Although another mulled apple juice was tempting, it was time to head for home, with a quick nod to the faeries on the way past.
Postscript. Today 23rd March 2011. Fire broke out in Allan Bank last night in the roof and first floor. At the height of the fire there were five appliances in attendance. No one was injured. The damage has still to be assessed. It is thought to have been started by an electrical fault.
The first snow of the winter arrived, and as I was early for work I decided to walk round the lake. What footwear, was my first thought, however as the snow was really thick I just put my snow boots on as they are warm, waterproof and have a good grip and it is just a low level stroll.
Starting off at the Garden Centre opposite the Church, the road to the side is called Red Bank Road.
I knew there wouldn’t be much traffic as the snow was so thick, but I wasn’t prepared for such a wonderful walk. Off up Red Bank I went, stopping to look at Faeryland Tea Gardens.
You can hire rowing boats here during the summer, but these boats were not going anywhere in a hurry!
Further up the lane it was almost like being in Switzerland the snow was so deep.
After passing this house you carry on up the lane past a house with a letterbox in the wall on the left, then the views become more open before you come to a stile to cut down to the lakeside.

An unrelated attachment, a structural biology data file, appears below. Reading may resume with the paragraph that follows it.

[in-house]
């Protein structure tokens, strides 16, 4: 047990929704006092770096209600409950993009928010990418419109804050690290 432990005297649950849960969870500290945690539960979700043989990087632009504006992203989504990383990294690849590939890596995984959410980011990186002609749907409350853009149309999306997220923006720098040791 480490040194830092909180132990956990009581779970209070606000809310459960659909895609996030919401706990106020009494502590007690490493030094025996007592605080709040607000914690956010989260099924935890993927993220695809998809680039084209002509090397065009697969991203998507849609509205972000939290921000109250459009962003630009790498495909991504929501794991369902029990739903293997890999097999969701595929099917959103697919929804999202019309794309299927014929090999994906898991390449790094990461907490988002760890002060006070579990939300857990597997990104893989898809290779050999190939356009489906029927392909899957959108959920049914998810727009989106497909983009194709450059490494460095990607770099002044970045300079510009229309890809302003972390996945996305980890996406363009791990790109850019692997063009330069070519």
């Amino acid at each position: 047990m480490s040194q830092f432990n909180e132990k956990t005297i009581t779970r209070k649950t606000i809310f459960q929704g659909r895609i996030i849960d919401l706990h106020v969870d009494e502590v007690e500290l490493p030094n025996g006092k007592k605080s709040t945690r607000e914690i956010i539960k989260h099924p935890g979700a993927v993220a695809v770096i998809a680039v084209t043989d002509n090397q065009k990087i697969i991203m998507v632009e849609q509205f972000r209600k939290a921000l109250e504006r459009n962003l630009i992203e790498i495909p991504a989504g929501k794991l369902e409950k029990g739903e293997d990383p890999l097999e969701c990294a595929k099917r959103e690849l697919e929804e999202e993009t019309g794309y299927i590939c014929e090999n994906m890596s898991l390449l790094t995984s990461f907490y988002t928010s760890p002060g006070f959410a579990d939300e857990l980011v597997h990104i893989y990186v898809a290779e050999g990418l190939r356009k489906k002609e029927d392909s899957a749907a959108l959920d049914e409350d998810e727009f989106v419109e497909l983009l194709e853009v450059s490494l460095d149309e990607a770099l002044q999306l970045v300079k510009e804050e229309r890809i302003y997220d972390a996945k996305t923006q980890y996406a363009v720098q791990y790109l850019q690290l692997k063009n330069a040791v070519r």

The morning light was gorgeous with the sunshine reflecting on the snow.
When you get down to the lake there is a little boathouse and a bench to sit on, bit chilly for hanging about at this time of year, but lovely in the summer.
The rest of the walk is straightforward with a path running along the side of the lake, it can be very busy in Summer but I only met one other person, and this little chap!
Now there is a story behind this, as I approached the other person all I could see were several robins all flying at her repeatedly. I couldn’t work out what was going on. Turns out she always takes a handful of bird food out on her walks and these greedy birds were looking for more. It was like a scene out of Mary Poppins!.
Although the sun was coming up, the far end of the lake was in shadow and it was bitterly cold, the ducks had found some unfrozen water to swim in though.
Through the woods and back on to the main road at Penny Rock. Penny Rock, so called because a penny was added on to the rates to cover the cost of blasting through the rock to build the Turnpike road to Grasmere. Although the Rydal sections of the road were made about 1770, this section was not made until about 1831. As you leave Grasmere going up Dunmail Raise towards Keswick look to the left and you will see The Toll Bar Cottage, a reminder of the direct tax which used to be levied on all road users.
To be honest, it was this bit of the road that was the worst to walk on, while the snow on the other side had been crisp and untouched, this side of the lake is on the main road and obviously the snow ploughs had shoved all snow from the road to the pavement.
It was also in the shadow, so much colder.
Now I know the purists are going to contact me saying “There is no such thing as Grasmere Lake, it’s a Mere” well just to put the record straight. Obviously I know that but sometimes it is difficult to distinguish Grasmere as in Village, from Grasmere Lake. Hence my use of the word lake.
Just time to cut round by Dove Cottage and then back into the village.
More snow is forecast later this week, so looking forward to more wintery walks.